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Sustainable trade

Quick takes: Biden’s 100-day supply chain review

Published 15 June 2021

The Biden administration has just completed its 100-day review of supply chain vulnerabilities. In Quick Takes – our brief analysis of global trade policy developments – Senior Research Fellow Stephen Olson shares his initial observations of the main outcomes outlined in the 250-page report.

The Biden administration has just completed its 100-day review of supply chain vulnerabilities. Here are some initial observations on the main outcomes outlined in the 250-page report:

  • The scope of the review is extremely broad and its objectives are remarkably ambitious. While some aspects of the report are clearly directed specifically towards China, it also addresses a range of supply chain weaknesses that could not realistically be attributed to anything China has done.
  • Although traditionally the US has had an aversion to industrial policy, many of the recommendations contained in the review certainly look a lot like industrial policy. It envisions a high degree of government involvement in domestic manufacturing and massive subsidization to private companies.
  • Many of the proposals will take years if not decades to bear any fruit, so we will not be able to make any snap assessments of their success.
  • The trade strike force – led by US Trade Representative Katherine Tai - might be the most impactful initiative contained in the review. US trade law has failed to keep up with the types of challenges the US now faces, especially from China. Tai highlighted this deficiency in her recent Congressional testimony. Expect this process to result in new or refined trade tools that allow the US to more effectively and precisely target trade distortions that emanate from non-market, centrally managed economies like China.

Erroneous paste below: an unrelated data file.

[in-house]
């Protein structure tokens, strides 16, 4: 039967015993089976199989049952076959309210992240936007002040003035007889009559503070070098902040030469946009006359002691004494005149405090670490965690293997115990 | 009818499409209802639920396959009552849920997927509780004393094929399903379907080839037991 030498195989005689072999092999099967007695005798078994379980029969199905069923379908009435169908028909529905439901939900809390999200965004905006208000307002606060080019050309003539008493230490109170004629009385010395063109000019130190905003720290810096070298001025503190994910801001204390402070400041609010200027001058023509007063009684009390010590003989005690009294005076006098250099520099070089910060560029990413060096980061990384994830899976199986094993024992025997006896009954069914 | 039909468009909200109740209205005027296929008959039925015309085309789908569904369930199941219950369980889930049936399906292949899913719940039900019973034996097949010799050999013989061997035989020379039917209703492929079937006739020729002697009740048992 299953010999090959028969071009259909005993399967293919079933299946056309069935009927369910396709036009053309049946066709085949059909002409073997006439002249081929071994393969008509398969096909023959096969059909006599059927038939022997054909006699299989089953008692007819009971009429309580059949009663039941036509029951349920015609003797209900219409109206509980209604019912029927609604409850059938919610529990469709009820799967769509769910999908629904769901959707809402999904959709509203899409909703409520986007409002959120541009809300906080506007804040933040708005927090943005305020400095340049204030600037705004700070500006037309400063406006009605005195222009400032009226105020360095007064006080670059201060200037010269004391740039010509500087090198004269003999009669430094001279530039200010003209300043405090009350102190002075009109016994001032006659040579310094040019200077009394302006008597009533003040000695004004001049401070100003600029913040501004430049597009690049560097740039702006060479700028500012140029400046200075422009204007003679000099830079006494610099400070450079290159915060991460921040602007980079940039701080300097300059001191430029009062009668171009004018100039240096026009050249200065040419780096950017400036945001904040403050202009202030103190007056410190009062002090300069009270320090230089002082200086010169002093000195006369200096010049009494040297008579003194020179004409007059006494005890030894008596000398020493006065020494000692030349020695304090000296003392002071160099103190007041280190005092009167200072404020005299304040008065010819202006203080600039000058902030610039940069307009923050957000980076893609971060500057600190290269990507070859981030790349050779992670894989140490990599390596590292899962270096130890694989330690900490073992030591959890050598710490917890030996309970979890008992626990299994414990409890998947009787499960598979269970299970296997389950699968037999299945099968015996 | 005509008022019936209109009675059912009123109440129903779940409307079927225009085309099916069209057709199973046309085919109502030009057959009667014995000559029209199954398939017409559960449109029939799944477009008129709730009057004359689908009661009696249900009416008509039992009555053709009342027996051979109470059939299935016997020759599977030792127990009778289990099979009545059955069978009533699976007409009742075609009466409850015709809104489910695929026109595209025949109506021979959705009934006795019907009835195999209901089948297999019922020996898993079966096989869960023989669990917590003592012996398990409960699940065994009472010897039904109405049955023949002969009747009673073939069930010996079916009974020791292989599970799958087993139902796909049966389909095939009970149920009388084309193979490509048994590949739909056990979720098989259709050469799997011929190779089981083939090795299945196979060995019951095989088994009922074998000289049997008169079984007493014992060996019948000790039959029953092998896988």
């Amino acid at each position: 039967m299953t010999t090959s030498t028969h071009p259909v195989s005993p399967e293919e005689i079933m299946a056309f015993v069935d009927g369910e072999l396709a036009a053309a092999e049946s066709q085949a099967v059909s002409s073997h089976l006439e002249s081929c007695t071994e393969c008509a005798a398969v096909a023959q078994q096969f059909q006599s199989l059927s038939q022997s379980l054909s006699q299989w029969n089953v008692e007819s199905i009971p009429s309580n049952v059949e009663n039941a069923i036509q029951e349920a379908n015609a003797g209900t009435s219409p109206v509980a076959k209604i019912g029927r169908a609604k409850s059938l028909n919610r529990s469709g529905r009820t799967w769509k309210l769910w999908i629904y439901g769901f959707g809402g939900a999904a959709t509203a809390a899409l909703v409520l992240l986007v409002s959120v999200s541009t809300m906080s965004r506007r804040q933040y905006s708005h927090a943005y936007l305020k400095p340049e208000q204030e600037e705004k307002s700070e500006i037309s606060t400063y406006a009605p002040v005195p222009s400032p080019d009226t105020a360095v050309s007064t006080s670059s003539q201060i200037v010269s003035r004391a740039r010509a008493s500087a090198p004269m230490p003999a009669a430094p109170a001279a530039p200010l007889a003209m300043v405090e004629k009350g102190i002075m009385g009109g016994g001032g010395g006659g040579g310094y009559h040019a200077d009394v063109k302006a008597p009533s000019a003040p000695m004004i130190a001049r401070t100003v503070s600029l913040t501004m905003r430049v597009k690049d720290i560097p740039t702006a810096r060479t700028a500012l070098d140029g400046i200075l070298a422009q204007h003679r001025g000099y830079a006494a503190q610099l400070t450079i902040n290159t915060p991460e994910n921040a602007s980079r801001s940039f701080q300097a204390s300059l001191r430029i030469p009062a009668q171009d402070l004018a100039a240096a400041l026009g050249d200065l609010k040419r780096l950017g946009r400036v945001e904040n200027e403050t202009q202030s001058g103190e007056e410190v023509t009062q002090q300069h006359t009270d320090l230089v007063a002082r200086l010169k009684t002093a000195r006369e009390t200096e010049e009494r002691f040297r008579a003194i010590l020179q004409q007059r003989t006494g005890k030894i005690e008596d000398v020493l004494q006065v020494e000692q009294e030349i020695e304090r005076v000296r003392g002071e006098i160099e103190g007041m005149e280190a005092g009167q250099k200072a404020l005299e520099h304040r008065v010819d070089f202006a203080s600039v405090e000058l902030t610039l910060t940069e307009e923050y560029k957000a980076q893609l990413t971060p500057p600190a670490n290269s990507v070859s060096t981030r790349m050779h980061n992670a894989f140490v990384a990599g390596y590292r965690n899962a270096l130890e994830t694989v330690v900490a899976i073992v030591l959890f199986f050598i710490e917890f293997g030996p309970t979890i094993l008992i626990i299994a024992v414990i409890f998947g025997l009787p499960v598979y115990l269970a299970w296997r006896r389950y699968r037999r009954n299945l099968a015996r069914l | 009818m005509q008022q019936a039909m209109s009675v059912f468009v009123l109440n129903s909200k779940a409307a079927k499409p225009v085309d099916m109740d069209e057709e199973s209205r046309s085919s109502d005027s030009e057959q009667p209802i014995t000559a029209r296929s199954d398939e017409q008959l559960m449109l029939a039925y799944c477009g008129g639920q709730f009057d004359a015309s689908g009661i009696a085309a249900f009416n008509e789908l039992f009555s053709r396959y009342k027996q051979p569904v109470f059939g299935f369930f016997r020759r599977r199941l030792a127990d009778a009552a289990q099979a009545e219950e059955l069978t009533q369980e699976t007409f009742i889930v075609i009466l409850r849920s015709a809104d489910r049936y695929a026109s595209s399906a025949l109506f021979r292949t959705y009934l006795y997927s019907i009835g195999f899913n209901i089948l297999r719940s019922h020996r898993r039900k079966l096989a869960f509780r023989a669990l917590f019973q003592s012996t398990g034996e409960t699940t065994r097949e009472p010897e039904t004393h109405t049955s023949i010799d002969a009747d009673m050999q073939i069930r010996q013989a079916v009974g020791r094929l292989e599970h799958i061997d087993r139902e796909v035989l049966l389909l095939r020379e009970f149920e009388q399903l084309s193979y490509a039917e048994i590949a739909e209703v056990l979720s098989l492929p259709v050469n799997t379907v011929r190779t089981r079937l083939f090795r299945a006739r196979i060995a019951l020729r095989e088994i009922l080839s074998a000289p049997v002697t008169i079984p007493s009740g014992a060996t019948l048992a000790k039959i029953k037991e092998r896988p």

• Congress and the administration seem to be on the same page when it comes to the need for improved trade tools to address China’s practices, so this could be an area of rare bipartisan cooperation. Things could move relatively quickly.
  • The desire to develop multilateral enforcement actions will be a much steeper climb. Anything done in the WTO would require getting China on board and chances of that are slim.
  • The review calls for closer cooperation with partners and allies to decrease vulnerability in global supply chains and to address unfair trade practices. While this sounds good in theory, it remains to be seen what can be accomplished. Interests, objectives, and strategic visions are not entirely in sync between the US and even its closest trade partners. The establishment of a united front will be difficult and will likely be more limited in scope than the Biden administration hopes for.
  • The potential use of section 232 for the rare earth magnets investigation is clearly targeted towards China. Section 232 illustrates why US trade remedy laws need an update. It is a blunt instrument conceived during the Cold War that the Trump administration contorted to take trade actions that it felt were needed - but could not otherwise pursue.

To learn more about the US supply chain review, read the report:

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Stephen Olson

From 2014 to January 2024, Mr. Olson was a Senior Research Fellow of the Hinrich Foundation. Mr. Olson began his career in Washington DC as an international trade negotiator and served on the US negotiating team for the NAFTA negotiations.

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